Would law open shore properties to public access?

By JOHN HOWELL
Posted 4/2/20

By JOHN HOWELL A bill introduced to clarify access to beaches could have an impact on the hundreds of homeowners on Warwick's 39 miles of shoreline. The measure would establish a 10-foot right of way from the high tide water mark on shoreline

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Would law open shore properties to public access?

Posted

A bill introduced to clarify access to beaches could have an impact on the hundreds of homeowners on Warwick’s 39 miles of shoreline.

The measure would establish a 10-foot right of way from the high tide water mark on shoreline properties.

Concerns over the legislation introduced by Sens. Dennis Algiere of Westerly and V. Susan Sosnowski were raised at a recent Conimicut Village Association meeting. The bill’s origin is in the House, where House Minority leader Blake Filippi introduced legislation to what he sees as an ongoing issue that is getting worse.

Last summer’s arrest of Scott Keeley, a Charlestown resident who was collecting seaweed on a South Kingstown Beach made headlines, but is not the sole reason for the bill, says Filippi. Keeley was confronted by a private security guard hired by beachfront property owners and informed he was trespassing after sitting down on the beach. According to reports, Keeley said he had the right to walk the beach, even reading the passage from the Rhode Island Constitution giving him that right. The guard called South Kingstown police who arrested Keeley after he stood up but lingered during his collection of seaweed.

Keeley brought suit against South Kingstown in federal court, an action that was settled for $25,000. Keeley told the news media he would use the money in his fight to increase shoreline access.

In an interview, association president Ginny Barham, whose waterfront property is faced with stone rip-rap to protect it from high water and erosion, questioned whether the bill if passed would allow people to walk across her lawn within a short distance of her home. At low tide there is ample room to walk on the beach. However, at high tide the water covers a portion of the protective rip-rap. The same is true for her neighbors with sea walls. At high tide the water can be more than 3 feet deep at the base of those walls.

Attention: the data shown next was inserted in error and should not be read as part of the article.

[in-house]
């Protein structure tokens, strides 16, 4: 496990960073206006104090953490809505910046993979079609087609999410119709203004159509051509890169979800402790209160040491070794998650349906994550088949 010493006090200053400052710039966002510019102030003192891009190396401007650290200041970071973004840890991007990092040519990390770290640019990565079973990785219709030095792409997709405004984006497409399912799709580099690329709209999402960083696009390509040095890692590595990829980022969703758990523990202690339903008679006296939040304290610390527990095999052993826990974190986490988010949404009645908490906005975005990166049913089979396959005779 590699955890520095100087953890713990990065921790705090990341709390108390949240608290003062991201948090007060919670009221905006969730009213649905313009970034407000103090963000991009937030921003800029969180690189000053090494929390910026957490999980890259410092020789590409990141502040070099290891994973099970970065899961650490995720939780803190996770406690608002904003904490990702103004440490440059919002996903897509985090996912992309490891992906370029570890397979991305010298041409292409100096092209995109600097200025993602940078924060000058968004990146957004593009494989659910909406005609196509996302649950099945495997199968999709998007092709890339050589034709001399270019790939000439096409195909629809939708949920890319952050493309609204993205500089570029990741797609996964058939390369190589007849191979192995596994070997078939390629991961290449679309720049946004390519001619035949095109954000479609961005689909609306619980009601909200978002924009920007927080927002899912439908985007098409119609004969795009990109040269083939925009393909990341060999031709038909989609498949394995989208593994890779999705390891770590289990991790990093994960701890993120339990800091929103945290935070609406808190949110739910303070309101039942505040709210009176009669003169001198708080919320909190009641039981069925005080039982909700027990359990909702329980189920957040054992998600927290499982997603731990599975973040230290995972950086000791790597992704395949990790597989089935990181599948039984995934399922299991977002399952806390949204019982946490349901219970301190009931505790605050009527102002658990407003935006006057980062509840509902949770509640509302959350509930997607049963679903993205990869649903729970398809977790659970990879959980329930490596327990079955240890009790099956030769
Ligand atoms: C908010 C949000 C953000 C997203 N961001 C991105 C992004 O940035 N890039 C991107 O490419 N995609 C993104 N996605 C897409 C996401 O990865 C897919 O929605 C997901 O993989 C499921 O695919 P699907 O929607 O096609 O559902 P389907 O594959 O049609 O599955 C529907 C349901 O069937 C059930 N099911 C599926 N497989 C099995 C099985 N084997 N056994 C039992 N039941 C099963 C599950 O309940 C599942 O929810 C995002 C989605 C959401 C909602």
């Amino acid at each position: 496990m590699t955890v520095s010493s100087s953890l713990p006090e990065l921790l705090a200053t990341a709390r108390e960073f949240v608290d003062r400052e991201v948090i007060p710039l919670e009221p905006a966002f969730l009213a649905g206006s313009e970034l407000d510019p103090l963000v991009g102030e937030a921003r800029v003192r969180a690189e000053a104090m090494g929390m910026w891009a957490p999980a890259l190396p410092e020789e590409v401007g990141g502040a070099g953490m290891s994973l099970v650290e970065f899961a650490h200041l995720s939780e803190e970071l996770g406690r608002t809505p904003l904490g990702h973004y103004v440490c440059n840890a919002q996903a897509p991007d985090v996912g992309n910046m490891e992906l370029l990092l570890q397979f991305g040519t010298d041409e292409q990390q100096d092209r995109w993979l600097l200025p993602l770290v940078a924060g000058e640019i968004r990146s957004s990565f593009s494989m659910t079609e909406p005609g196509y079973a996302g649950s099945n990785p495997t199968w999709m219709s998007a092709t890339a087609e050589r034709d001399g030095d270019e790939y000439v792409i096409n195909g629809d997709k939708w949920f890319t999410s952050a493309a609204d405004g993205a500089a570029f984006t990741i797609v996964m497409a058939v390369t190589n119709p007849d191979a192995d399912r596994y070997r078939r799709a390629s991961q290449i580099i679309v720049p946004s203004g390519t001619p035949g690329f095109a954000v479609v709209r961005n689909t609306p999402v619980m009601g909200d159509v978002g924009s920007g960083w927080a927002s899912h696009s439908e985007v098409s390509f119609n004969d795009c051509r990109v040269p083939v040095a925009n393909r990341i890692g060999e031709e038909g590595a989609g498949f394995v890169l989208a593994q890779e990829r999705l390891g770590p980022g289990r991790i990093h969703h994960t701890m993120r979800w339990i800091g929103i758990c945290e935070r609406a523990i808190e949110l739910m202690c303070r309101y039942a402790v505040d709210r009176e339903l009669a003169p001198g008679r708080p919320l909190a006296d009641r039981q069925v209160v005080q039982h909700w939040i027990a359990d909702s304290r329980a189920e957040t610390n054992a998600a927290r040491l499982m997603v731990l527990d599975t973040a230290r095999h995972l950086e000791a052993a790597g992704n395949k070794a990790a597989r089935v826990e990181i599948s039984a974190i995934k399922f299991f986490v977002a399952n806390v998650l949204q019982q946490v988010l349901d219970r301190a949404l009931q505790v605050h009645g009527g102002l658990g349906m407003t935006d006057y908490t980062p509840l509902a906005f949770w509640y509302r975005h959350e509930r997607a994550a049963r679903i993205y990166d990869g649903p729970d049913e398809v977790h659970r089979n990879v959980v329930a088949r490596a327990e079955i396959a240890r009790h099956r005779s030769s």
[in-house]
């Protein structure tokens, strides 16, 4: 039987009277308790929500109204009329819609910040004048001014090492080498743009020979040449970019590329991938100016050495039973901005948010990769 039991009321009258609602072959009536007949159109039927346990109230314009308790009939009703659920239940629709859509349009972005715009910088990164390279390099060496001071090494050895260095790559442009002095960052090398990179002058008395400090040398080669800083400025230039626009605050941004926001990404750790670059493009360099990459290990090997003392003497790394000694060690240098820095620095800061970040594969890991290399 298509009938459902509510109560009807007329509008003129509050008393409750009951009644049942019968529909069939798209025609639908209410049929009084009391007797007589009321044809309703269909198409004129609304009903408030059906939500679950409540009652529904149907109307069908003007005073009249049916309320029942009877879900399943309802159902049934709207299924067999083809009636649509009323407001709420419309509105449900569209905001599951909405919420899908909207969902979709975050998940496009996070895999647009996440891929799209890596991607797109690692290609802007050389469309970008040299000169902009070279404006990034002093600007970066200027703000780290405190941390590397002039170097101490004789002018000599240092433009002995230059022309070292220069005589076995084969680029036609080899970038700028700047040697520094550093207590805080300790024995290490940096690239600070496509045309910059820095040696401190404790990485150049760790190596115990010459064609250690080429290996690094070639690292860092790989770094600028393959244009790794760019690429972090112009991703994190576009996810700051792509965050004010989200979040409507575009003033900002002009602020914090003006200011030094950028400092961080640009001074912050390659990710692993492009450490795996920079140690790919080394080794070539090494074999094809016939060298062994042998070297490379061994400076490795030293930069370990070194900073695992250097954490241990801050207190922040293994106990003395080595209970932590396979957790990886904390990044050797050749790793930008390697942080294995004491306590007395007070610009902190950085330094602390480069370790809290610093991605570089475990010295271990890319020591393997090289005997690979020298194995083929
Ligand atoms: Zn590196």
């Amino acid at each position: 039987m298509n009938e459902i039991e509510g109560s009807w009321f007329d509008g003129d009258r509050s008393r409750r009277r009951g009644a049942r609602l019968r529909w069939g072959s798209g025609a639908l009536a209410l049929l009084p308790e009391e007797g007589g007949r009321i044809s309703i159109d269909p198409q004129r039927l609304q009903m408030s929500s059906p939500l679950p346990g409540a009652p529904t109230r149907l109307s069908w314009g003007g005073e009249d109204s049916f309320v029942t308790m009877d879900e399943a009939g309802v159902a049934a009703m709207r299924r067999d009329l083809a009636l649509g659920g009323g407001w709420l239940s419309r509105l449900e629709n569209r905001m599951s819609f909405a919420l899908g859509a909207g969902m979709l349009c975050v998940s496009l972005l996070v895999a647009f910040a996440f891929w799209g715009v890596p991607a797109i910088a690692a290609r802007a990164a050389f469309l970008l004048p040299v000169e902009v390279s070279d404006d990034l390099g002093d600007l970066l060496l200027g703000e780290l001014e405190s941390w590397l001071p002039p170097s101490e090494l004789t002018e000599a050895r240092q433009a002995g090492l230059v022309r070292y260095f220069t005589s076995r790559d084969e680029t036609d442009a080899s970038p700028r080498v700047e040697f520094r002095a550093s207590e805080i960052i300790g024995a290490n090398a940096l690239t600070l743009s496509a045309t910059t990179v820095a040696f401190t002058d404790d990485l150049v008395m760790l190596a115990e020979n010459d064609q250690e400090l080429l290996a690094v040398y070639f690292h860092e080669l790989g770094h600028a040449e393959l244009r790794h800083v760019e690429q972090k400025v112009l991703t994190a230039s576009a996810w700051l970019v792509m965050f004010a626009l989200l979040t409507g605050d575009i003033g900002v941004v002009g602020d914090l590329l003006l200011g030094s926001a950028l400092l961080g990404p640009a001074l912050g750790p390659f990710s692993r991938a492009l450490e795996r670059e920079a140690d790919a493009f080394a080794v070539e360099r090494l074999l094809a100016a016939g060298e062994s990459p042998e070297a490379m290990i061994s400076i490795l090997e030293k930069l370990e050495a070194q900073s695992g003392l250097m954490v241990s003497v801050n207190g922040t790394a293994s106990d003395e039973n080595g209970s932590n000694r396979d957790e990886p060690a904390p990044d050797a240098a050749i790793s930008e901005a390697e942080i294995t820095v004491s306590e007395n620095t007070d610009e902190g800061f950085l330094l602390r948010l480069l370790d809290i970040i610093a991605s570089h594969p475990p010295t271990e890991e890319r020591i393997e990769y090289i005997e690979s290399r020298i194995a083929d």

The situation is not unique to Conimicut. Property owners in Pawtuxet, Gaspee, Highland Beach, Warwick Neck, Bayside, Nausauket, Oakland Beach, Apponaug, Chipowenoxet and Potowomut could likewise be impacted.

“We all believe in public access to beaches,” said Barham, “but are you telling me I no longer have the right to tell people to get off my lawn?”

With a right-of-way to the water beside her property she has had people walk on her land even though it is clearly not part of the access. Part of the problem, she feels, is that there is no demarcation of private property. Fences and seawalls line many of the Conimicut accesses to the water, but even so people walk along seawalls and across lawns, especially during high tides.

In an interview last week, Filippi said he is looking to clarify the law that refers to the mean high tide line as the point where

Filippi dismissed the concerns raised by Conimicut residents. Asked about the high tide line and how it applies to seawalls and other shoreline barriers, he said the bill is directed at a beach or rocky shoreline. “There’s no protection here (for people seeking to walk on seawalls and on private property behind them),” he said.

A one-line synopsis of the senate bill reads, “Provides that no person be prosecuted for fishing, gathering seaweed, swimming or passage along the sandy or rocky shoreline within ten feet (10') of the most recent high tide line.”

John Paul, who also attended the village meeting and lives on the water is sympathetic to offering access to the beach although, as he points out, he wouldn’t want fisherman camped out in his front yard.

“I have always liked the water. It’s a joy for me,” said Paul. He remembers the Jersey shore where one had to pay a fee to park and access the beach and properties on the shoreline are posted with no trespassing signs.